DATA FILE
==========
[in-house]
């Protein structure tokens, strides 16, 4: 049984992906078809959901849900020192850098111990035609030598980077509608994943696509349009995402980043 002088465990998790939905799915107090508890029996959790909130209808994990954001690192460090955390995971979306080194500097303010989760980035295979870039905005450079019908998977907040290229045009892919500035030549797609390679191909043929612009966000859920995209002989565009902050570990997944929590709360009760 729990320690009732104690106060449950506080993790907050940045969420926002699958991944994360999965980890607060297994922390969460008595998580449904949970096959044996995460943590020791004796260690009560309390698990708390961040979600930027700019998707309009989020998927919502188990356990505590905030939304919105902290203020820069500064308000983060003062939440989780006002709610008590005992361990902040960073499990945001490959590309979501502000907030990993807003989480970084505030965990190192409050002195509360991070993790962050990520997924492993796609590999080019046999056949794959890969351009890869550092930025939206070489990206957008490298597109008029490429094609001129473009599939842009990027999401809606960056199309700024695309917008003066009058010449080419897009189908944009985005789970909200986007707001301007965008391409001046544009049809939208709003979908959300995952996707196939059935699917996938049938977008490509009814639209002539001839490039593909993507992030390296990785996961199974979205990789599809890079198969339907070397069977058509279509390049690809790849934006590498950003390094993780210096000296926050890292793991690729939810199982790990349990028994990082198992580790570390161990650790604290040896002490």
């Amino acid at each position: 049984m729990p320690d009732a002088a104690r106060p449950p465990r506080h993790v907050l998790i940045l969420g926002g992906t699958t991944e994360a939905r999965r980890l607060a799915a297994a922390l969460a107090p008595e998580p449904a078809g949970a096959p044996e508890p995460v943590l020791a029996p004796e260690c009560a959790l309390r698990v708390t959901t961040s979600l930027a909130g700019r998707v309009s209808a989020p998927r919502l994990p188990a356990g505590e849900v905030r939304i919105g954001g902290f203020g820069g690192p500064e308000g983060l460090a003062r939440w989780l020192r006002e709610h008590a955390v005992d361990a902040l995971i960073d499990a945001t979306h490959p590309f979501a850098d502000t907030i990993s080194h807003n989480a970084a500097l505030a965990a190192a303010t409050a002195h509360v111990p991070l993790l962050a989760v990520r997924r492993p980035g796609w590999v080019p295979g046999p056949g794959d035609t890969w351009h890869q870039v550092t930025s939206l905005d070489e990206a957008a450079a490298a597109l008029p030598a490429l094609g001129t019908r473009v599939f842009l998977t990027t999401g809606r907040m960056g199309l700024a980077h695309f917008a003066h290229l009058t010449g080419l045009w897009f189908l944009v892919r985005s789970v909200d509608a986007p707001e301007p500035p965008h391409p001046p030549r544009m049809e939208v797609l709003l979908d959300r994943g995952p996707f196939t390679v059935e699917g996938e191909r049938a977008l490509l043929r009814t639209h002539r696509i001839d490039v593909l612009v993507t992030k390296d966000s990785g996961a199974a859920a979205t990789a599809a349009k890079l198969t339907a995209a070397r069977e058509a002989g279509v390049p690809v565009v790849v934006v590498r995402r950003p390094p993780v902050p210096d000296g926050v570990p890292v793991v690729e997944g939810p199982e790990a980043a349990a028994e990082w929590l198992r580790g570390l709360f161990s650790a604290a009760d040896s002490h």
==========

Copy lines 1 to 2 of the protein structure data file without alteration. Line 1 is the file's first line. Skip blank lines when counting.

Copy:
[in-house]
């Protein structure tokens, strides 16, 4: 049984992906078809959901849900020192850098111990035609030598980077509608994943696509349009995402980043 002088465990998790939905799915107090508890029996959790909130209808994990954001690192460090955390995971979306080194500097303010989760980035295979870039905005450079019908998977907040290229045009892919500035030549797609390679191909043929612009966000859920995209002989565009902050570990997944929590709360009760 729990320690009732104690106060449950506080993790907050940045969420926002699958991944994360999965980890607060297994922390969460008595998580449904949970096959044996995460943590020791004796260690009560309390698990708390961040979600930027700019998707309009989020998927919502188990356990505590905030939304919105902290203020820069500064308000983060003062939440989780006002709610008590005992361990902040960073499990945001490959590309979501502000907030990993807003989480970084505030965990190192409050002195509360991070993790962050990520997924492993796609590999080019046999056949794959890969351009890869550092930025939206070489990206957008490298597109008029490429094609001129473009599939842009990027999401809606960056199309700024695309917008003066009058010449080419897009189908944009985005789970909200986007707001301007965008391409001046544009049809939208709003979908959300995952996707196939059935699917996938049938977008490509009814639209002539001839490039593909993507992030390296990785996961199974979205990789599809890079198969339907070397069977058509279509390049690809790849934006590498950003390094993780210096000296926050890292793991690729939810199982790990349990028994990082198992580790570390161990650790604290040896002490």